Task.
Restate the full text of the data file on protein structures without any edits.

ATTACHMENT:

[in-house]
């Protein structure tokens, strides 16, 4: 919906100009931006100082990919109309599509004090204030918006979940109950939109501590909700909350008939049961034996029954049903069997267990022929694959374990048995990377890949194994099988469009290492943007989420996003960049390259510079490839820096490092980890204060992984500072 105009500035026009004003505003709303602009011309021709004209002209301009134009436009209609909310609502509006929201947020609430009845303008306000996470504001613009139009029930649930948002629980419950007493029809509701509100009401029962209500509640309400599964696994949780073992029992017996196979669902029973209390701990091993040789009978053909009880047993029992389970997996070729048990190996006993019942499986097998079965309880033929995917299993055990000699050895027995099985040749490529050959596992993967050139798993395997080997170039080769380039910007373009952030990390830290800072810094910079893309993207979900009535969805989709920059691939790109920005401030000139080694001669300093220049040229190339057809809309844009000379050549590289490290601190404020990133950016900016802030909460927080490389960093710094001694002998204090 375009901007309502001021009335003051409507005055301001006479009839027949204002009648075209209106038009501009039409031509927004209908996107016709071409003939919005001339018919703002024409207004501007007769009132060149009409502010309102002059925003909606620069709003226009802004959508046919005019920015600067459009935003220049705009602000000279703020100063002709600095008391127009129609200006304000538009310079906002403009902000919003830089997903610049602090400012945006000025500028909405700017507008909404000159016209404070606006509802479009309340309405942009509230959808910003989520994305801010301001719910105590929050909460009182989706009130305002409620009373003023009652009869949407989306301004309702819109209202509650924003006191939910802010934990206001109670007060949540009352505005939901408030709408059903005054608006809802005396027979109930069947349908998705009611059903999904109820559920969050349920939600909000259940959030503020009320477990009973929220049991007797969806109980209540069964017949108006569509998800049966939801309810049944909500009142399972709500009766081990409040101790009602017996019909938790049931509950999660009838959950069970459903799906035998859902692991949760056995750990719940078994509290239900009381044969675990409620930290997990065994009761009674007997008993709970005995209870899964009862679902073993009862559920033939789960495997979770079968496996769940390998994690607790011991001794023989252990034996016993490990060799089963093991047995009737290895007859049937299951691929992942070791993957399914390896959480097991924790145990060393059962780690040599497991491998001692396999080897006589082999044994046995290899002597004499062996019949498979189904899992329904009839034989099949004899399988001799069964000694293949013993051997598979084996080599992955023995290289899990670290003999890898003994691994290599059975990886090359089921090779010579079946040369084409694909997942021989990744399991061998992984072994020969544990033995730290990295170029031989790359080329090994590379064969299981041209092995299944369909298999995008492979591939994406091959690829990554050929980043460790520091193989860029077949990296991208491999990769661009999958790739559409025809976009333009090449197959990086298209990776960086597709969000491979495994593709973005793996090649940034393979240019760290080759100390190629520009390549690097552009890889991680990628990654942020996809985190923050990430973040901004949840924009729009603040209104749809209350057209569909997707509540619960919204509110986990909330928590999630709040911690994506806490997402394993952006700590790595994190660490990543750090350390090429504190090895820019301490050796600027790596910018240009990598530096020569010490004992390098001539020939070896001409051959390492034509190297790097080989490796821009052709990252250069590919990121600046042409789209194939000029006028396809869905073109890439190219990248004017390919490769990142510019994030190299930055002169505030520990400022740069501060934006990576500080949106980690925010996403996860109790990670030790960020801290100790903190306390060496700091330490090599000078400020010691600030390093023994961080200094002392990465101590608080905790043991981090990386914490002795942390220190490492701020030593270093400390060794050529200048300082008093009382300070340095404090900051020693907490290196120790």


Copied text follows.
[in-house]
């Protein structure tokens, strides 16, 4: 919906100009931006100082990919109309599509004090204030918006979940109950939109501590909700909350008939049961034996029954049903069997267990022929694959374990048995990377890949194994099988469009290492943007989420996003960049390259510079490839820096490092980890204060992984500072 105009500035026009004003505003709303602009011309021709004209002209301009134009436009209609909310609502509006929201947020609430009845303008306000996470504001613009139009029930649930948002629980419950007493029809509701509100009401029962209500509640309400599964696994949780073992029992017996196979669902029973209390701990091993040789009978053909009880047993029992389970997996070729048990190996006993019942499986097998079965309880033929995917299993055990000699050895027995099985040749490529050959596992993967050139798993395997080997170039080769380039910007373009952030990390830290800072810094910079893309993207979900009535969805989709920059691939790109920005401030000139080694001669300093220049040229190339057809809309844009000379050549590289490290601190404020990133950016900016802030909460927080490389960093710094001694002998204090 375009901007309502001021009335003051409507005055301001006479009839027949204002009648075209209106038009501009039409031509927004209908996107016709071409003939919005001339018919703002024409207004501007007769009132060149009409502010309102002059925003909606620069709003226009802004959508046919005019920015600067459009935003220049705009602000000279703020100063002709600095008391127009129609200006304000538009310079906002403009902000919003830089997903610049602090400012945006000025500028909405700017507008909404000159016209404070606006509802479009309340309405942009509230959808910003989520994305801010301001719910105590929050909460009182989706009130305002409620009373003023009652009869949407989306301004309702819109209202509650924003006191939910802010934990206001109670007060949540009352505005939901408030709408059903005054608006809802005396027979109930069947349908998705009611059903999904109820559920969050349920939600909000259940959030503020009320477990009973929220049991007797969806109980209540069964017949108006569509998800049966939801309810049944909500009142399972709500009766081990409040101790009602017996019909938790049931509950999660009838959950069970459903799906035998859902692991949760056995750990719940078994509290239900009381044969675990409620930290997990065994009761009674007997008993709970005995209870899964009862679902073993009862559920033939789960495997979770079968496996769940390998994690607790011991001794023989252990034996016993490990060799089963093991047995009737290895007859049937299951691929992942070791993957399914390896959480097991924790145990060393059962780690040599497991491998001692396999080897006589082999044994046995290899002597004499062996019949498979189904899992329904009839034989099949004899399988001799069964000694293949013993051997598979084996080599992955023995290289899990670290003999890898003994691994290599059975990886090359089921090779010579079946040369084409694909997942021989990744399991061998992984072994020969544990033995730290990295170029031989790359080329090994590379064969299981041209092995299944369909298999995008492979591939994406091959690829990554050929980043460790520091193989860029077949990296991208491999990769661009999958790739559409025809976009333009090449197959990086298209990776960086597709969000491979495994593709973005793996090649940034393979240019760290080759100390190629520009390549690097552009890889991680990628990654942020996809985190923050990430973040901004949840924009729009603040209104749809209350057209569909997707509540619960919204509110986990909330928590999630709040911690994506806490997402394993952006700590790595994190660490990543750090350390090429504190090895820019301490050796600027790596910018240009990598530096020569010490004992390098001539020939070896001409051959390492034509190297790097080989490796821009052709990252250069590919990121600046042409789209194939000029006028396809869905073109890439190219990248004017390919490769990142510019994030190299930055002169505030520990400022740069501060934006990576500080949106980690925010996403996860109790990670030790960020801290100790903190306390060496700091330490090599000078400020010691600030390093023994961080200094002392990465101590608080905790043991981090990386914490002795942390220190490492701020030593270093400390060794050529200048300082008093009382300070340095404090900051020693907490290196120790």